When Judah did not fulfill his promise to have his third son, Shelah, marry Tamar, Tamar hatched a plan. She dressed as a prostitute and placed herself along a road where Judah had gone to shear sheep. Judah avails himself of her services and in the process gets her pregnant. If we are shocked by the story, that’s the point. This narrative is not flattering to Judah, and this unseemly story is a part of King David’s genealogy. As the saying goes, you don’t pick your family.

The second woman is Rahab (Matthew 1:5). She is better known as Rahab, the prostitute (see Joshua 2:1-24, 6:22-25). She rescued the Israelite spies who entered the city of Jericho. In return for their safety, she is spared when the city is destroyed, and she made her life in Israel. Kind David has a non-Israelite, former prostitute in his genealogy. (I know that I’ve assumed “former” in the previous statement, but given the Mosaic law, it seems a very reasonable assumption.) It nevertheless, is a skeleton in the family closet of King David’s family.

The third woman mentioned is Ruth (Matthew 1:5). Ruth is an admirable woman. She has faith, loyalty, and hard work going for her (see the book of Ruth for her story), but she is a Moabite – not an Israelite by birth. Although the nation of Moab was descended from Lot, Abraham’s nephew (see Genesis 19:37), conflict had arisen between Israel and Moab. A summary of the conflict is in Deuteronomy 23:3 with some stern restrictions on Moabites. In other words, a Moabite great-grandmother isn’t exactly who you would have anticipated for King David, but that’s the family history.

The fourth woman is not mentioned by name, but her name was Bathsheba (Matthew 1:6). Literally, the phrase in Matthew is “by her of Uriah.” The great scandal of King David’s reign is painful to tell. While his army is in the field and David is at home, David commits adultery with the wife of one of his outstanding soldiers. When she becomes pregnant, David attempts to cover it up by bringing Uriah home on leave, but Uriah refuses to go home because his fellow soldiers are in the field. David covers his tracks by sending orders with Uriah (unknown to Uriah of course) that he is to be placed in the front lines, and then left without support, so that he will be killed. It’s a malignant chapter in David’s life that could have led him away from God if it wasn’t for God’s grace and David’s repentance.

So why allude to these skeletons in the closet? It’s as if Matthew is providing hints as to where his story is going to go. Jesus has an unusual birth. At first blush, it sounds scandalous when it is not. It’s as if Matthew is reminding his readers, “You respect King David, don’t you? Just remember parts of King David’s history. Don’t jump to conclusions concerning what I’m about to tell you. Listen to the whole story. Get all the facts. Be as fair to Jesus as you would be to David.”


The Burden and the Blessing

February 17, 2009

Blaming others for our own sins goes back to the very first sin. Adam blamed his wife (and possibly God for giving her to him), and Eve blamed the serpent (Genesis 3:12-13). By the way, their excuses didn’t work on God, which may be cautionary to us as well. Both were responsible for their own sins.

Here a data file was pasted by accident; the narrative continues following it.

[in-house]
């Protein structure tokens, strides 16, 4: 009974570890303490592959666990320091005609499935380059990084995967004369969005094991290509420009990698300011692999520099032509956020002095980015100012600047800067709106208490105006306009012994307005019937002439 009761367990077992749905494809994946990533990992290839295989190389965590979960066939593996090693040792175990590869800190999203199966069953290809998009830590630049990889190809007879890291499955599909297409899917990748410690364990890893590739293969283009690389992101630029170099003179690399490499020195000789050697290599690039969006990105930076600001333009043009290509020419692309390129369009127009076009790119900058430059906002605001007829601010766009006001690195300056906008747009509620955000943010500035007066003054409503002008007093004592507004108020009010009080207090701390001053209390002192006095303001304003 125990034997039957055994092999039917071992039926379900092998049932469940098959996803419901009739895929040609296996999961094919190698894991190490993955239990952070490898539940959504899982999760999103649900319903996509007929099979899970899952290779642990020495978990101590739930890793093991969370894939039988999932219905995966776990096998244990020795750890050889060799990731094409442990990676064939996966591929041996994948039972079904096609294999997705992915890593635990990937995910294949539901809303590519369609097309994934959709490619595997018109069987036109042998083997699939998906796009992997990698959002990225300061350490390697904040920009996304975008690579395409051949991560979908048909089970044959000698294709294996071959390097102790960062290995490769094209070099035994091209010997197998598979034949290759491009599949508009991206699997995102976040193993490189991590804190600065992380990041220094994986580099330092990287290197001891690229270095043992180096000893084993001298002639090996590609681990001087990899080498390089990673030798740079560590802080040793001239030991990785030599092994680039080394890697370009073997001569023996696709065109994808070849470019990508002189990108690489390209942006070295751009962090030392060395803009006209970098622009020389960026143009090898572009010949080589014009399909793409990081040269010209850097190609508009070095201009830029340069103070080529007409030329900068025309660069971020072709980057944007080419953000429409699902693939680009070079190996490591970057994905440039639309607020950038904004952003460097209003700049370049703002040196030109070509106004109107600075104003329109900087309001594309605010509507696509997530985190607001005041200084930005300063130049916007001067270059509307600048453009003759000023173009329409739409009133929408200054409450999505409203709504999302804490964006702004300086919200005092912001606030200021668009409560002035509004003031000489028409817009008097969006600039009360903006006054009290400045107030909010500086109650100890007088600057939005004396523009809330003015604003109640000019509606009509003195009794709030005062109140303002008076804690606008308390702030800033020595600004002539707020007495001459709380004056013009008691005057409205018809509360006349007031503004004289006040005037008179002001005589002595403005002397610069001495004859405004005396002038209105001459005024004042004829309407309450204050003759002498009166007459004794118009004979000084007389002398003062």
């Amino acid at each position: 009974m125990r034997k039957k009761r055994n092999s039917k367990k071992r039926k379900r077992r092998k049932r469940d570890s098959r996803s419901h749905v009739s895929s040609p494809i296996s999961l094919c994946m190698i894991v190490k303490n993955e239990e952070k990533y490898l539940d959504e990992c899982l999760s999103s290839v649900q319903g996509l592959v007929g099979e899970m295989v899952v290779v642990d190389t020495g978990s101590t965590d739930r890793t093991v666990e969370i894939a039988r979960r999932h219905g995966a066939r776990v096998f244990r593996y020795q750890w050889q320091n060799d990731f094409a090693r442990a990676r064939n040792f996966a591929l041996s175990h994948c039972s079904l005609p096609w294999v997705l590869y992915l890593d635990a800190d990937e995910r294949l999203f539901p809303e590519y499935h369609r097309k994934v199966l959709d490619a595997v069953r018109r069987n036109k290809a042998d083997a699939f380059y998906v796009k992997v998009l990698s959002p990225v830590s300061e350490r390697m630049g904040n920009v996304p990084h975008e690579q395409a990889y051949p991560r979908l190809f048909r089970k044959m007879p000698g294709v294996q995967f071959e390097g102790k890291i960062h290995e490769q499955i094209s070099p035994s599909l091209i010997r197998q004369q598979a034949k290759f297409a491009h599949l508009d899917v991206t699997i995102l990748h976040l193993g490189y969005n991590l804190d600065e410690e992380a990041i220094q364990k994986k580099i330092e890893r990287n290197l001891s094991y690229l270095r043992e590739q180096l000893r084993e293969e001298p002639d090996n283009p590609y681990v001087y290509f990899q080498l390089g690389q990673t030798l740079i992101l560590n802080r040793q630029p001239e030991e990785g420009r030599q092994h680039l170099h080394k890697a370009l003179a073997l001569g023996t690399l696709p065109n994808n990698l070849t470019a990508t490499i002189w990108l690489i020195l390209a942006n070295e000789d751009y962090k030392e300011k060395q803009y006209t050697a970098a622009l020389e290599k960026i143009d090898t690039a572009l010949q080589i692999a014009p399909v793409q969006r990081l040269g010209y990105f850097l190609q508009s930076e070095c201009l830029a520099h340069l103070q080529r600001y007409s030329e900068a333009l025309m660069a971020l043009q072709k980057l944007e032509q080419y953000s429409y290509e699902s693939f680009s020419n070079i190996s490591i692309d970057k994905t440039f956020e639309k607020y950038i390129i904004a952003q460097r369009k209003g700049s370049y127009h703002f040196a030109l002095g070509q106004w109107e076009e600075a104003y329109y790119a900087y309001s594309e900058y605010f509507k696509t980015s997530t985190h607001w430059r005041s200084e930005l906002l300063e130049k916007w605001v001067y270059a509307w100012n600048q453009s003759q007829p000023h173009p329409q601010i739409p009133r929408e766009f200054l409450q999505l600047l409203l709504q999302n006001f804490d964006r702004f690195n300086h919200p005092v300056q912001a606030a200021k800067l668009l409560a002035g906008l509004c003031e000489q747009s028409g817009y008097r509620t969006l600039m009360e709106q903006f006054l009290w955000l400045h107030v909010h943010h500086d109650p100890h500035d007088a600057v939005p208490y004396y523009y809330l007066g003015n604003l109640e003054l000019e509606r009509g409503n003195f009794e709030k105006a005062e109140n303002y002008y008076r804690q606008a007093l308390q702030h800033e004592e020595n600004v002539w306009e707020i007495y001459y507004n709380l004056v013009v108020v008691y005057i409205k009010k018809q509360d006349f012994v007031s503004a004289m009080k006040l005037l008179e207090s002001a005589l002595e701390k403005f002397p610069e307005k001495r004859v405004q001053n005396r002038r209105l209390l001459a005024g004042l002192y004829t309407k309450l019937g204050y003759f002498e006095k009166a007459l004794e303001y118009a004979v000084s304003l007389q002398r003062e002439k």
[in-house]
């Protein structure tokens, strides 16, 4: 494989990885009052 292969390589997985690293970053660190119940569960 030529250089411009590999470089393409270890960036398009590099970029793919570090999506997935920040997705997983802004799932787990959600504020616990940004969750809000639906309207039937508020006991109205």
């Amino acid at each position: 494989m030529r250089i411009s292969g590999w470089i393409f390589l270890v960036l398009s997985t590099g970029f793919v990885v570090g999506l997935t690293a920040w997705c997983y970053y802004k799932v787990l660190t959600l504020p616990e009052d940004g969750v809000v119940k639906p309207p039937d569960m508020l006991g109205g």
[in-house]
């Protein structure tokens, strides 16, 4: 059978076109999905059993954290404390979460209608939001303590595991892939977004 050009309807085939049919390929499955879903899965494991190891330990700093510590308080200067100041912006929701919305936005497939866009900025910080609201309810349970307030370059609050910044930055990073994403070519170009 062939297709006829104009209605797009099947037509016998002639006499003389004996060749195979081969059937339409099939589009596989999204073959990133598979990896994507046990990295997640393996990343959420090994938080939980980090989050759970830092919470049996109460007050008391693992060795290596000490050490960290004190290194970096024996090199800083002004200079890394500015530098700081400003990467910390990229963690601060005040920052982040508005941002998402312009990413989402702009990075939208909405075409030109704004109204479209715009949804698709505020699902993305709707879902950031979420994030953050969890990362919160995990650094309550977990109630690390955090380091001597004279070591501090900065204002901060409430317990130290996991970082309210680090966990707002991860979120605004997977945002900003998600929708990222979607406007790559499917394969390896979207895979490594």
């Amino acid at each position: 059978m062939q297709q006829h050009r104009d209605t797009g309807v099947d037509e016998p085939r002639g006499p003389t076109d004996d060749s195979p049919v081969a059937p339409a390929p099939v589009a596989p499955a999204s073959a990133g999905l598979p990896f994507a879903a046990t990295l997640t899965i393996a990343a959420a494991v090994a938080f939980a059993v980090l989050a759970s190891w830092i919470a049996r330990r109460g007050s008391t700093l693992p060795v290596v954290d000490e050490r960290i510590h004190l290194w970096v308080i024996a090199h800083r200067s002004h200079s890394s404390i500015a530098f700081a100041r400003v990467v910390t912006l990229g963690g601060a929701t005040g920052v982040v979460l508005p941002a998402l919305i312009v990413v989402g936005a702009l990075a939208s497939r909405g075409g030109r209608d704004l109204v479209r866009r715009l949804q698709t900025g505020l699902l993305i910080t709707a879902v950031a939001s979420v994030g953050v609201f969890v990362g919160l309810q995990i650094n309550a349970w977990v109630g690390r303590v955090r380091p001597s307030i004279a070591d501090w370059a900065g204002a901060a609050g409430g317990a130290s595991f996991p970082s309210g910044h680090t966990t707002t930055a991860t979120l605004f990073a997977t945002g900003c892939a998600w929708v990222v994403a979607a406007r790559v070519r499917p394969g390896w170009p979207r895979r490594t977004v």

Sophisticated blaming today may include pop psychology: if I have unconscious motives for my behavior, I must not be responsible for it. (Of course, we will take the credit for praiseworthy behavior, even if it does have unconscious motives.) Theodore Dalrymple, a British prison doctor and psychiatrist, provides an insightful dialogue.

Another burglar demanded to know from me why he repeatedly broke into houses and stole VCRs. He asked the question aggressively, as if “the system” had so far let him down in not supplying him with the answer; as if it were my duty as a doctor to provide him with the buried psychological secret that, once revealed, would in and of itself lead him unfailingly on the path of virtue. Until then he would continue to break into houses and steal VCRs (when at liberty to do so), and the blame would be mine.

When I refused to examine his past, he exclaimed, “But something must make me do it!”

“How about greed, laziness, and a thirst for excitement?” I suggested. “What about my childhood?” he asked.

“Nothing to do with it,” I replied firmly.

He looked at me as if I had assaulted him. Actually, I thought the matter more complex than I was admitting, but I did not want him to misunderstand my main message: that he was the author of his own deeds.*

Accepting moral responsibility is a burden. We easily shy away from it. It’s difficult to say, “I have sinned. I am guilty. I am responsible.” We seem to have an almost infinite capacity of finding excuses for ourselves. Yet excuses only lock us into our patterns of destructive behavior and the painful consequences that attend them. Will Dalrymple’s prisoner make progress if he continues to view his behavior as governed by unknown motives beyond his control? Or, could change occur once responsibility is acknowledged? If he once acknowledges the bad choices, can he begin to see the good choices that need to be made?

I am grateful for God’s forgiveness and the Holy Spirit’s sanctification. I can’t transform my life without His help. But no progress is made until I accept moral responsibility. Confession and repentance liberate us from patterns of bad behavior. Accepting moral responsibility is a burden, but it also a blessing. It leads to change.

*Theodore Dalrymple, Life at the Bottom, pp. 7-8